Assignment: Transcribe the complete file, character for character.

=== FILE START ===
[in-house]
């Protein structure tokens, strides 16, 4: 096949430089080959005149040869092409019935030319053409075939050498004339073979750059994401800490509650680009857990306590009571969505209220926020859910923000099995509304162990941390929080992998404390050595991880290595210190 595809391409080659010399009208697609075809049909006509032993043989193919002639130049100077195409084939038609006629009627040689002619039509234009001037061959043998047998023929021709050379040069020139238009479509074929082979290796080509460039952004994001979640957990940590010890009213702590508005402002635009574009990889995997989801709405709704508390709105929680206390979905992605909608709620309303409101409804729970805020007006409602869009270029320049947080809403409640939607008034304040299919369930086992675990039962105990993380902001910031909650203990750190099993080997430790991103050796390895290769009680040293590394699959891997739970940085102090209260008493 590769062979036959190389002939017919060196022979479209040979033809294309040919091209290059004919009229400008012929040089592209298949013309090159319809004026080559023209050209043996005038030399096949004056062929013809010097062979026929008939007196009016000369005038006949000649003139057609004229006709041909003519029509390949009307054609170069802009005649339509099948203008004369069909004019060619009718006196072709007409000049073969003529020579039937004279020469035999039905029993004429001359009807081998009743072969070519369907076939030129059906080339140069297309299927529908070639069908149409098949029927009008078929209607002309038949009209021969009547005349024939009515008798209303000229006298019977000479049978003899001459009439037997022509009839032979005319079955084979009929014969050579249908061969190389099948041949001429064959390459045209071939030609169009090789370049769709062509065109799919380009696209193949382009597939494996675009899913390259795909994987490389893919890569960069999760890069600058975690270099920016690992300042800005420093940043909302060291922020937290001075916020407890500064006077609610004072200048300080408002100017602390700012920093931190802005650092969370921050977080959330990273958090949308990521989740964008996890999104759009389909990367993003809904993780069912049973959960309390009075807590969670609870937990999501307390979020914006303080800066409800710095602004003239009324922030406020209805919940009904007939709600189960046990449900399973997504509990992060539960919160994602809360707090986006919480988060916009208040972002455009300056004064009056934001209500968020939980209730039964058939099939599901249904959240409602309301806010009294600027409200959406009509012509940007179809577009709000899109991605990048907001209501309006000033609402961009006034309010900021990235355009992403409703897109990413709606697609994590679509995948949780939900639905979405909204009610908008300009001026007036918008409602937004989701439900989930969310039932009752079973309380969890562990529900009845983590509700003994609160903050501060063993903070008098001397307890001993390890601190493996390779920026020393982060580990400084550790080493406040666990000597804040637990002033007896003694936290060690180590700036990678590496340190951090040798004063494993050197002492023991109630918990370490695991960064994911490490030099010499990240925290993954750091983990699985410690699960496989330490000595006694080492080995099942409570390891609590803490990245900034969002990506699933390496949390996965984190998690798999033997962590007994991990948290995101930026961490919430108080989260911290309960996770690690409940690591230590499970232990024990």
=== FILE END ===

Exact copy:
[in-house]
């Protein structure tokens, strides 16, 4: 096949430089080959005149040869092409019935030319053409075939050498004339073979750059994401800490509650680009857990306590009571969505209220926020859910923000099995509304162990941390929080992998404390050595991880290595210190 595809391409080659010399009208697609075809049909006509032993043989193919002639130049100077195409084939038609006629009627040689002619039509234009001037061959043998047998023929021709050379040069020139238009479509074929082979290796080509460039952004994001979640957990940590010890009213702590508005402002635009574009990889995997989801709405709704508390709105929680206390979905992605909608709620309303409101409804729970805020007006409602869009270029320049947080809403409640939607008034304040299919369930086992675990039962105990993380902001910031909650203990750190099993080997430790991103050796390895290769009680040293590394699959891997739970940085102090209260008493 590769062979036959190389002939017919060196022979479209040979033809294309040919091209290059004919009229400008012929040089592209298949013309090159319809004026080559023209050209043996005038030399096949004056062929013809010097062979026929008939007196009016000369005038006949000649003139057609004229006709041909003519029509390949009307054609170069802009005649339509099948203008004369069909004019060619009718006196072709007409000049073969003529020579039937004279020469035999039905029993004429001359009807081998009743072969070519369907076939030129059906080339140069297309299927529908070639069908149409098949029927009008078929209607002309038949009209021969009547005349024939009515008798209303000229006298019977000479049978003899001459009439037997022509009839032979005319079955084979009929014969050579249908061969190389099948041949001429064959390459045209071939030609169009090789370049769709062509065109799919380009696209193949382009597939494996675009899913390259795909994987490389893919890569960069999760890069600058975690270099920016690992300042800005420093940043909302060291922020937290001075916020407890500064006077609610004072200048300080408002100017602390700012920093931190802005650092969370921050977080959330990273958090949308990521989740964008996890999104759009389909990367993003809904993780069912049973959960309390009075807590969670609870937990999501307390979020914006303080800066409800710095602004003239009324922030406020209805919940009904007939709600189960046990449900399973997504509990992060539960919160994602809360707090986006919480988060916009208040972002455009300056004064009056934001209500968020939980209730039964058939099939599901249904959240409602309301806010009294600027409200959406009509012509940007179809577009709000899109991605990048907001209501309006000033609402961009006034309010900021990235355009992403409703897109990413709606697609994590679509995948949780939900639905979405909204009610908008300009001026007036918008409602937004989701439900989930969310039932009752079973309380969890562990529900009845983590509700003994609160903050501060063993903070008098001397307890001993390890601190493996390779920026020393982060580990400084550790080493406040666990000597804040637990002033007896003694936290060690180590700036990678590496340190951090040798004063494993050197002492023991109630918990370490695991960064994911490490030099010499990240925290993954750091983990699985410690699960496989330490000595006694080492080995099942409570390891609590803490990245900034969002990506699933390496949390996965984190998690798999033997962590007994991990948290995101930026961490919430108080989260911290309960996770690690409940690591230590499970232990024990």